We have this conversation fairly often around here, but I wanted to put this in one place.
First and foremost, no. I'm not counting this team out yet. But the inevitable "What's the proper strategy" conversation has already come up quite a few times around here. Some people are stating we need to use our top pick on a safety or corner, and use our third rounder on a right tackle. Others are saying that wide receiver and nose tackle need to be our priorities.
What a lot of people (I say a lot because there are a few) aren't saying is: Let's see what's available before we decide what we should pick.
I've flipped back and forth myself on which strategy is more important between Best Player Available and Need. It's a riddle wrapped inside an enigma. Best player available makes a whole lot of sense, but does it make sense if the best player is a quarterback and you just drafted a quarterback? The money tied up in the quarterback position alone would scare you away from that.
Most of the time, people answer that question with, "well, that's a different case, you go best player available that's not a quarterback". Which is a logical and structurally sound answer. Except the problem there becomes you're no longer drafting (or signing) a player based on BPA, you're now including need.
I see a lot of people believe it needs to be one way or the other. Draft for need, draft by what's available. I disagree with that assessment. With all things, the answer probably lies in the middle, and that's what I (in my opinion, I am not some kind of mastermind, and I don't pretend to have all the answers) firmly believe is the case here.
I think BPA should have a higher weight in the formula, but I think need has to come into play. To do that, I would find it necessary to point out the positions that I believe are the weakest, and after meeting with my staff and my general manager, asign them a ranking in order of how much we need them. I would limit myself to five positions of need. Why? You only have a limited amount of resources.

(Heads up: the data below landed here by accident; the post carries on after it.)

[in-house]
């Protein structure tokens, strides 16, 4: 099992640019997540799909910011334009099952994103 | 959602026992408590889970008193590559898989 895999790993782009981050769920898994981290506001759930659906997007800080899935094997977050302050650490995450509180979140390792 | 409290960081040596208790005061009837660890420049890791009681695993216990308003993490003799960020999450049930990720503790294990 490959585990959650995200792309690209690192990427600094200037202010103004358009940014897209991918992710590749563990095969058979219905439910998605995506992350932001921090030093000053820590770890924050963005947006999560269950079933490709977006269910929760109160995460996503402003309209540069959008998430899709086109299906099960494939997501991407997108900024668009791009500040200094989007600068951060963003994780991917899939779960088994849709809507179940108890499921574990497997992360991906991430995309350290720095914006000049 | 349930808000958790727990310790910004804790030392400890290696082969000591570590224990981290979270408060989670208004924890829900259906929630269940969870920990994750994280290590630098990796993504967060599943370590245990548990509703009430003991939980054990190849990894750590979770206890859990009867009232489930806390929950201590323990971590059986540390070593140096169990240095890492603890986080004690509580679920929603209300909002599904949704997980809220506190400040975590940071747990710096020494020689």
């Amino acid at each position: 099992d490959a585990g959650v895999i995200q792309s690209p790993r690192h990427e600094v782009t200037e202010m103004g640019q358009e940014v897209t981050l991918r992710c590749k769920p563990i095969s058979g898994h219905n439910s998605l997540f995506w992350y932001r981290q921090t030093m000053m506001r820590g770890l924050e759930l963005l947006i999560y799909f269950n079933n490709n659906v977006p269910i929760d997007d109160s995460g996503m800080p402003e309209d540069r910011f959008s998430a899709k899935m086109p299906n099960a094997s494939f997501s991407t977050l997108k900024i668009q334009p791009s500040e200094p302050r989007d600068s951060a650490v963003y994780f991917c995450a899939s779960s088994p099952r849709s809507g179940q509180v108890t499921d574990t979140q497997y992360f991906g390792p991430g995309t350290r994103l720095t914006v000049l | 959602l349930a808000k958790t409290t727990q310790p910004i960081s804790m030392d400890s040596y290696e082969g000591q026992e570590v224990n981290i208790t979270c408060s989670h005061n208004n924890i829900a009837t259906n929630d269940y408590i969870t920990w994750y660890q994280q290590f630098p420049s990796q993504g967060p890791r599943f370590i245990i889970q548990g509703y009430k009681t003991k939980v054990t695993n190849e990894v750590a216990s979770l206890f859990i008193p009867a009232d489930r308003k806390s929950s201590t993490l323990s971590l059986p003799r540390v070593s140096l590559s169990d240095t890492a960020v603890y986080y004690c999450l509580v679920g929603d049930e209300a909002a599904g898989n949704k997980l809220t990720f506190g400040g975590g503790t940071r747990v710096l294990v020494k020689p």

If, though, one year you have 16 draft picks and an extra $35 million to spend, you can expand that list. If you have 3 picks and $5 million in cap space, you narrow it down further.
So if I decided my top five positions of need were:
And they were in that order, I'd assign a number to each, determining their value. Anything that isn't one of these positions gets a static value that is slightly less than the lowest value. And all the "need" positions wouldn't have to have unique values. If I determined that right tackle and safety were equally my biggest need, I'd assign them both a similar value.
I'm no mathematician, in fact, I'm fairly math stupid. However, I believe that this value shouldn't shift a player's overall value too much. If you give this value too much weight it puts entirely too much weight into team need. Team need should play a factor, but not an overwhelmingly large one. Perhaps a 1-10 number.
Next, I would need to grade all players, free agents or draftees, based on many different factors... FBI (football intelligence), scheme fit, skills, production, explosion, etc. Need would not go into my individual player evaluation. I'd likely make this scale in a 1-100 scale to allow for some variation.
After I was done grading out each prospect, I'd add my "need" value to each of their scores to create an overall BPA/Need number, and create my draft board accordingly. Maybe just add them. I don't know. Again, if I were in a position where this really needed to be figured out, I'd put some great math minds to work to help me come up with a valid formula.
Again, I don't pretend to know everything. But I think some sort of hybrid model, not necessarily my own by the way, is necessary when determining draft and free agency strategy, otherwise you wind up like the Lions under Millen.
And of course, there's always a little something called "the gut". When it's your choice and you have a player that you have graded higher than the rest and there's another guy out there who you really like that you think could contribute, sometimes or coach or GM is going to say, "We're going off the grid with this pick, please believe in me". But that can't be a regular occurence.